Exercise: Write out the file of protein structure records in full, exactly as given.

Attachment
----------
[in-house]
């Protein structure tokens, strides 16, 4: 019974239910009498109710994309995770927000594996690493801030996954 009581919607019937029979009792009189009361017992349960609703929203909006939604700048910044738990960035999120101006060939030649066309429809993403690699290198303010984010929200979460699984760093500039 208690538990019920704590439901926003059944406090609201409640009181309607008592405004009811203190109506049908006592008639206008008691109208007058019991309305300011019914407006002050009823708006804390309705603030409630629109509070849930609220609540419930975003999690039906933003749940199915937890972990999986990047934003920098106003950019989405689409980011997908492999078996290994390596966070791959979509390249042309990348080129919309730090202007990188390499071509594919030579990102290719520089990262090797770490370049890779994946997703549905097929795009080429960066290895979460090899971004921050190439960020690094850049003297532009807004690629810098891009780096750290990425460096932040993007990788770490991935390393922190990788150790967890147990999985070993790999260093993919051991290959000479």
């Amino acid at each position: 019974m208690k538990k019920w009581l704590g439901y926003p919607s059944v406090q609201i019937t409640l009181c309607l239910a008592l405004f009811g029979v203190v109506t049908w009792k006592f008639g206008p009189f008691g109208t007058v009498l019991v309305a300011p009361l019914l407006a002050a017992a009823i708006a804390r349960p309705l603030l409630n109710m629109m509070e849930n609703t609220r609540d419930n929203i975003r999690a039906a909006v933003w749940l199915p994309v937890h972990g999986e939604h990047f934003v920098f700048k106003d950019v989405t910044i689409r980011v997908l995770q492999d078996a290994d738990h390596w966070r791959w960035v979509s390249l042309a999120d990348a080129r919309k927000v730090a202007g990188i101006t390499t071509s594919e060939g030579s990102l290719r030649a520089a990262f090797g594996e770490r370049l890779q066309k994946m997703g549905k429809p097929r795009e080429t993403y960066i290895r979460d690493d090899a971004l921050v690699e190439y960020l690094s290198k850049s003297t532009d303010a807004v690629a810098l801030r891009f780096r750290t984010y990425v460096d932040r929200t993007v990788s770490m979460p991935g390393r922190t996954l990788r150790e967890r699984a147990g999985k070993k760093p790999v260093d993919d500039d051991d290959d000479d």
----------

[in-house]
């Protein structure tokens, strides 16, 4: 019974239910009498109710994309995770927000594996690493801030996954 009581919607019937029979009792009189009361017992349960609703929203909006939604700048910044738990960035999120101006060939030649066309429809993403690699290198303010984010929200979460699984760093500039 208690538990019920704590439901926003059944406090609201409640009181309607008592405004009811203190109506049908006592008639206008008691109208007058019991309305300011019914407006002050009823708006804390309705603030409630629109509070849930609220609540419930975003999690039906933003749940199915937890972990999986990047934003920098106003950019989405689409980011997908492999078996290994390596966070791959979509390249042309990348080129919309730090202007990188390499071509594919030579990102290719520089990262090797770490370049890779994946997703549905097929795009080429960066290895979460090899971004921050190439960020690094850049003297532009807004690629810098891009780096750290990425460096932040993007990788770490991935390393922190990788150790967890147990999985070993790999260093993919051991290959000479």
């Amino acid at each position: 019974m208690k538990k019920w009581l704590g439901y926003p919607s059944v406090q609201i019937t409640l009181c309607l239910a008592l405004f009811g029979v203190v109506t049908w009792k006592f008639g206008p009189f008691g109208t007058v009498l019991v309305a300011p009361l019914l407006a002050a017992a009823i708006a804390r349960p309705l603030l409630n109710m629109m509070e849930n609703t609220r609540d419930n929203i975003r999690a039906a909006v933003w749940l199915p994309v937890h972990g999986e939604h990047f934003v920098f700048k106003d950019v989405t910044i689409r980011v997908l995770q492999d078996a290994d738990h390596w966070r791959w960035v979509s390249l042309a999120d990348a080129r919309k927000v730090a202007g990188i101006t390499t071509s594919e060939g030579s990102l290719r030649a520089a990262f090797g594996e770490r370049l890779q066309k994946m997703g549905k429809p097929r795009e080429t993403y960066i290895r979460d690493d090899a971004l921050v690699e190439y960020l690094s290198k850049s003297t532009d303010a807004v690629a810098l801030r891009f780096r750290t984010y990425v460096d932040r929200t993007v990788s770490m979460p991935g390393r922190t996954l990788r150790e967890r699984a147990g999985k070993k760093p790999v260093d993919d500039d051991d290959d000479d």